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Author Topic: Secure Transaction Handling for an Exchange  (Read 758 times)
epetroel
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September 07, 2012, 05:34:16 PM
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I've been thinking about how an exchange could handle bitcoins securely as part of a side project I'm working on. 

Using an encrypted wallet on a firewalled non-public-facing machine seems like an obvious first step.  I'm also thinking about how to secure the application itself such that even if the app server and database were rooted, an attacker with full knowledge of the system still could not exploit it in a way that would cause coins to be lost.

So, here are my initial thoughts on how this might work.  I'm sure I'm missing something here, so I'd love it if any security experts could comment on any holes that might exist in this system:

1.  The server will have a 256-bit AES key derived from a password and a salt.  This will not be stored anywhere in the system.
   a. Password will need to be provided at application startup to "bootstrap" the app and generate the key.

2.  The server will have a 2048-bit RSA key that it will use to sign transactions in the system.
   a. The public key will be stored as plain text in a config file.
   b. The private key will be stored encrypted in a config file using the server AES key.

3.  Each user will have a 256-bit AES key derived from their password and a salt.  This will not be stored anywhere in the system.
   a. Note that this will change every time they change or reset their password.

4.  Each user will have a 2048-bit RSA key associated with their account and stored in the database.
   a. The public key will be stored in the database as plain text.
   b. The private key will be stored in the database encrypted using the user's AES key.
   c. When a user's password is changed or reset, a new RSA key will be created for the user.
      i. The old RSA key will remain valid for transactions created before the date the new key was created.  This is to ensure that in-process
         transactions (orders, withdrawals, etc.) that were signed with the old key can still be processed.
   d. The association of a key to a user will be digitally signed by the server (hash of userid + encrypted private key + public key + timestamp).
      i.  This is to prevent a user with database access from tampering with a key or associating their own key to another user
          in order to fake a signed transaction from that user.

5.  A user will be able to submit a signed bitcoin withdrawal request.
   a.  The request will be signed with the user's private key hash of (id + userid + amount + to address + timestamp)
      i.  By itself, this is vulnerable to replay attacks.  See 6(b) for solution to mitigate this risk.

6.  Requests will actually be processed by another app + bitcoind running on a separate firewalled machine with all incoming ports blocked and access only via console.
   a.  Before processing a request, the app will validate the request signature.
      i.   Calculated hash of (id + userid + amount + to address + timestamp) in request matches signed hash.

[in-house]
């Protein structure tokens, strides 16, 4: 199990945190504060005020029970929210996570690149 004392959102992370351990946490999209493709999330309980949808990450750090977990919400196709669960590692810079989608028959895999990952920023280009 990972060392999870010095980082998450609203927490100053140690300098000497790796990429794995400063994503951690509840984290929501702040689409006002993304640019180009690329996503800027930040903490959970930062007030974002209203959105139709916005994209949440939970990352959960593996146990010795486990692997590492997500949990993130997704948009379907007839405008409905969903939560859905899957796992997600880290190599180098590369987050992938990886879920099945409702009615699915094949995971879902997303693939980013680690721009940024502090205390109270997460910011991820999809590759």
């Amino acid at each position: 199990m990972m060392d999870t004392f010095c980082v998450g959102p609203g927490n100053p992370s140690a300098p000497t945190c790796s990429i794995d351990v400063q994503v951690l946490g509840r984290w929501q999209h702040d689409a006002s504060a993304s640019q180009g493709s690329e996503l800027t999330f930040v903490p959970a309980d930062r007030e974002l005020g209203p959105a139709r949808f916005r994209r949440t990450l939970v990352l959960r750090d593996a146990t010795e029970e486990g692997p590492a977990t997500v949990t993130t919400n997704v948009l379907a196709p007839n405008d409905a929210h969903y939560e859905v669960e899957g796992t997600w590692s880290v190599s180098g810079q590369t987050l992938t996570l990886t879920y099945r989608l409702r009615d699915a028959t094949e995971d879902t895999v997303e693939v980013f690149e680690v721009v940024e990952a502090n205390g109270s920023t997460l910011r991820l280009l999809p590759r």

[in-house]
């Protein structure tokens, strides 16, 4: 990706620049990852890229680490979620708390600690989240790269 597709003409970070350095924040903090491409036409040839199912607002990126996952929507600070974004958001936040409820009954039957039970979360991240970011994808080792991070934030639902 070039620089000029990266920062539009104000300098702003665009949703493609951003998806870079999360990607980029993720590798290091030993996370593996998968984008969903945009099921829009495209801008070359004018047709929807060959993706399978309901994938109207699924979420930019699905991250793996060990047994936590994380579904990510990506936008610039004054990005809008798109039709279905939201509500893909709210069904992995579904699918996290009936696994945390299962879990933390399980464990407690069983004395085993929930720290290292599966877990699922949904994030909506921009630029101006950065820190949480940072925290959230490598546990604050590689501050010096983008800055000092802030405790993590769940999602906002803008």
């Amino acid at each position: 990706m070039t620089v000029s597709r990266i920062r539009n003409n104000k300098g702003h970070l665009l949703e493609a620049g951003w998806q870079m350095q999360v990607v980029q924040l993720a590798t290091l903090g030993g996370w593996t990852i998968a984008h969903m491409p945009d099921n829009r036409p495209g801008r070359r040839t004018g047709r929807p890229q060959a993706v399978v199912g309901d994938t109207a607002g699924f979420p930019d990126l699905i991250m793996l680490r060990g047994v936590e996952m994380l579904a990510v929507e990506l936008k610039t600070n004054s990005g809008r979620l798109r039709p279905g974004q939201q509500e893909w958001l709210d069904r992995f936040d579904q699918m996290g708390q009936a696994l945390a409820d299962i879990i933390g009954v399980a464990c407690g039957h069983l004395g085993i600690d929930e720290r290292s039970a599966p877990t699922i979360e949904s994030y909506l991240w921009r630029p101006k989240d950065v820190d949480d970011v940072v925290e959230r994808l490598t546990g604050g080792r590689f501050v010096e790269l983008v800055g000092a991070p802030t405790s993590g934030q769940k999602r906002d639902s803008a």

ii.  Key used to sign the request actually belongs to the user associated with the request.
      iii. Key used to sign the request was valid as of the timestamp on the request.

   b.  The processing app will keep a separate local database with the ids of all processed transactions. 
      i.   Before processing a transaction, it will first verify that the transaction was not already processed. 
      ii.  If it was, the transaction will be rejected.  This is to protect against replay attacks.

So that covers withdrawals.  Other transactions (orders, trades, deposits, any other transactions that manipulate account balances) would be handled in a similar fashion with transactions either signed by the user submitting them or signed by the server itself.  The idea is that the server should always be able to provably audit transactions and account balances to ensure they have not been manipulated (even if a hacker had compromised the database itself)

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September 07, 2012, 06:38:50 PM
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Sounds like you are re-inventing Open Transactions. Probably worth your while looking at it anyway as its a lot of already written code that does a lot of the kinds of things you are suggesting...

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epetroel
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September 07, 2012, 06:49:56 PM
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Sounds like you are re-inventing Open Transactions. Probably worth your while looking at it anyway as its a lot of already written code that does a lot of the kinds of things you are suggesting...

-MarkM-


Yes, the concept is very similar.  I've taken a quick look at OT, but not enough to really understand it yet.  I'll make sure to look at it more closely to see if it would work for what I'm trying to do here before I code anything.  But I want to make sure I have a sound idea of the requirements first though.
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